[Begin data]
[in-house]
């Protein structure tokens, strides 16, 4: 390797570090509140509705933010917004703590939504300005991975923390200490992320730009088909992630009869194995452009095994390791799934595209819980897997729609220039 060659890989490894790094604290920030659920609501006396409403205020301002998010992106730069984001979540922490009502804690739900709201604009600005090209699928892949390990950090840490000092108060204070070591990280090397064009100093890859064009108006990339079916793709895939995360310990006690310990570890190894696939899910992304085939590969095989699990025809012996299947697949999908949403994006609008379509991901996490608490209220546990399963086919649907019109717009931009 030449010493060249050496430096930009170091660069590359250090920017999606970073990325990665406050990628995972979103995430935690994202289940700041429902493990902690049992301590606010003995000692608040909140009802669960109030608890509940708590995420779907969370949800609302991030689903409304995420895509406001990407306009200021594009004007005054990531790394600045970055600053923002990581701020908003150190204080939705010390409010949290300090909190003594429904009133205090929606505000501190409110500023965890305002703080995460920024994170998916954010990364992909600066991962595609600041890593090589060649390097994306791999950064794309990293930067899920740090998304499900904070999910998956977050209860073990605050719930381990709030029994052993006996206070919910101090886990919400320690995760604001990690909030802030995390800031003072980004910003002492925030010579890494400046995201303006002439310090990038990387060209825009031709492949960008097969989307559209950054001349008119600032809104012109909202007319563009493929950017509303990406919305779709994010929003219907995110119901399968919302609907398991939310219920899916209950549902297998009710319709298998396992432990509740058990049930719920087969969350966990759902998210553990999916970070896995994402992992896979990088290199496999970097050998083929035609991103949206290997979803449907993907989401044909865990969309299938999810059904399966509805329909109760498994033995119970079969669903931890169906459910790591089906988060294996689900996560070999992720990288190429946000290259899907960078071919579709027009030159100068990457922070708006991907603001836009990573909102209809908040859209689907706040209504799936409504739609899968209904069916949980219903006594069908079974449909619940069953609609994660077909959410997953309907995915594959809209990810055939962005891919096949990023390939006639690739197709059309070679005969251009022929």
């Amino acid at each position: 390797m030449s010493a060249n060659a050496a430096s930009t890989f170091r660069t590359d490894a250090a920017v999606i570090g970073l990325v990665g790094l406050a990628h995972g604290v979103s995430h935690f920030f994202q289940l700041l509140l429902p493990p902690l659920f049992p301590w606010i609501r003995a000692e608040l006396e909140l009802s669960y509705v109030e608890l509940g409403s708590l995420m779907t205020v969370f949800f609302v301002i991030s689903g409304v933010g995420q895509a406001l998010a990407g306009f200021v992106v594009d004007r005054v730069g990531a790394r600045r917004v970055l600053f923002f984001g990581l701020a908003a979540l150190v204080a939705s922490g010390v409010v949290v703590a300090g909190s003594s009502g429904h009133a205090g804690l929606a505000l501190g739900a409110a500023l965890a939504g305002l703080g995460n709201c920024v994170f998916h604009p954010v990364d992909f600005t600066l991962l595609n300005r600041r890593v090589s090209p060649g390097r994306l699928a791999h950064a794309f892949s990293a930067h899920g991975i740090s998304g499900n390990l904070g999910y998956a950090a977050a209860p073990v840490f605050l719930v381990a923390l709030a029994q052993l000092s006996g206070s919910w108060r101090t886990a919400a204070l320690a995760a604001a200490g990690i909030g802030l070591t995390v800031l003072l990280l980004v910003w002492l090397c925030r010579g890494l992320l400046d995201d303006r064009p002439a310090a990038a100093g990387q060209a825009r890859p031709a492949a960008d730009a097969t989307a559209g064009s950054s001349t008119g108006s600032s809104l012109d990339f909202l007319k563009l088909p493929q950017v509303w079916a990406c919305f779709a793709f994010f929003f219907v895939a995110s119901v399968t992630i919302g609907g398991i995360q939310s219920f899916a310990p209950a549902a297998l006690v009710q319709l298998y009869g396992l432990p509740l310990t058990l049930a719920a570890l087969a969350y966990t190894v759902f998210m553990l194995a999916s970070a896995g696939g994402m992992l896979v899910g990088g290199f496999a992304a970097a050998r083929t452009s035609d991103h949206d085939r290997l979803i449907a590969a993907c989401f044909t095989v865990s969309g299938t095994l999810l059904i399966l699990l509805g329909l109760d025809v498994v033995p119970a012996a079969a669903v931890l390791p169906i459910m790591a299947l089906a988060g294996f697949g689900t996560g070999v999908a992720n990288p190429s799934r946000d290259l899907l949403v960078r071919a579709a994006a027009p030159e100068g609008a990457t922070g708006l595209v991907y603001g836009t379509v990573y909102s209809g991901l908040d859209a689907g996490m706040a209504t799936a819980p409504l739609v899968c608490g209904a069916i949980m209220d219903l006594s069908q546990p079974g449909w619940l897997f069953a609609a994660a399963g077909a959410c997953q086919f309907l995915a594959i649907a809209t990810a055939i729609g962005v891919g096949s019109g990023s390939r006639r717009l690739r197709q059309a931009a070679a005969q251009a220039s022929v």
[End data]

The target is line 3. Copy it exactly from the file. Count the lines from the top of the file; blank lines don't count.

């Amino acid at each position: 390797m030449s010493a060249n060659a050496a430096s930009t890989f170091r660069t590359d490894a250090a920017v999606i570090g970073l990325v990665g790094l406050a990628h995972g604290v979103s995430h935690f920030f994202q289940l700041l509140l429902p493990p902690l659920f049992p301590w606010i609501r003995a000692e608040l006396e909140l009802s669960y509705v109030e608890l509940g409403s708590l995420m779907t205020v969370f949800f609302v301002i991030s689903g409304v933010g995420q895509a406001l998010a990407g306009f200021v992106v594009d004007r005054v730069g990531a790394r600045r917004v970055l600053f923002f984001g990581l701020a908003a979540l150190v204080a939705s922490g010390v409010v949290v703590a300090g909190s003594s009502g429904h009133a205090g804690l929606a505000l501190g739900a409110a500023l965890a939504g305002l703080g995460n709201c920024v994170f998916h604009p954010v990364d992909f600005t600066l991962l595609n300005r600041r890593v090589s090209p060649g390097r994306l699928a791999h950064a794309f892949s990293a930067h899920g991975i740090s998304g499900n390990l904070g999910y998956a950090a977050a209860p073990v840490f605050l719930v381990a923390l709030a029994q052993l000092s006996g206070s919910w108060r101090t886990a919400a204070l320690a995760a604001a200490g990690i909030g802030l070591t995390v800031l003072l990280l980004v910003w002492l090397c925030r010579g890494l992320l400046d995201d303006r064009p002439a310090a990038a100093g990387q060209a825009r890859p031709a492949a960008d730009a097969t989307a559209g064009s950054s001349t008119g108006s600032s809104l012109d990339f909202l007319k563009l088909p493929q950017v509303w079916a990406c919305f779709a793709f994010f929003f219907v895939a995110s119901v399968t992630i919302g609907g398991i995360q939310s219920f899916a310990p209950a549902a297998l006690v009710q319709l298998y009869g396992l432990p509740l310990t058990l049930a719920a570890l087969a969350y966990t190894v759902f998210m553990l194995a999916s970070a896995g696939g994402m992992l896979v899910g990088g290199f496999a992304a970097a050998r083929t452009s035609d991103h949206d085939r290997l979803i449907a590969a993907c989401f044909t095989v865990s969309g299938t095994l999810l059904i399966l699990l509805g329909l109760d025809v498994v033995p119970a012996a079969a669903v931890l390791p169906i459910m790591a299947l089906a988060g294996f697949g689900t996560g070999v999908a992720n990288p190429s799934r946000d290259l899907l949403v960078r071919a579709a994006a027009p030159e100068g609008a990457t922070g708006l595209v991907y603001g836009t379509v990573y909102s209809g991901l908040d859209a689907g996490m706040a209504t799936a819980p409504l739609v899968c608490g209904a069916i949980m209220d219903l006594s069908q546990p079974g449909w619940l897997f069953a609609a994660a399963g077909a959410c997953q086919f309907l995915a594959i649907a809209t990810a055939i729609g962005v891919g096949s019109g990023s390939r006639r717009l690739r197709q059309a931009a070679a005969q251009a220039s022929v």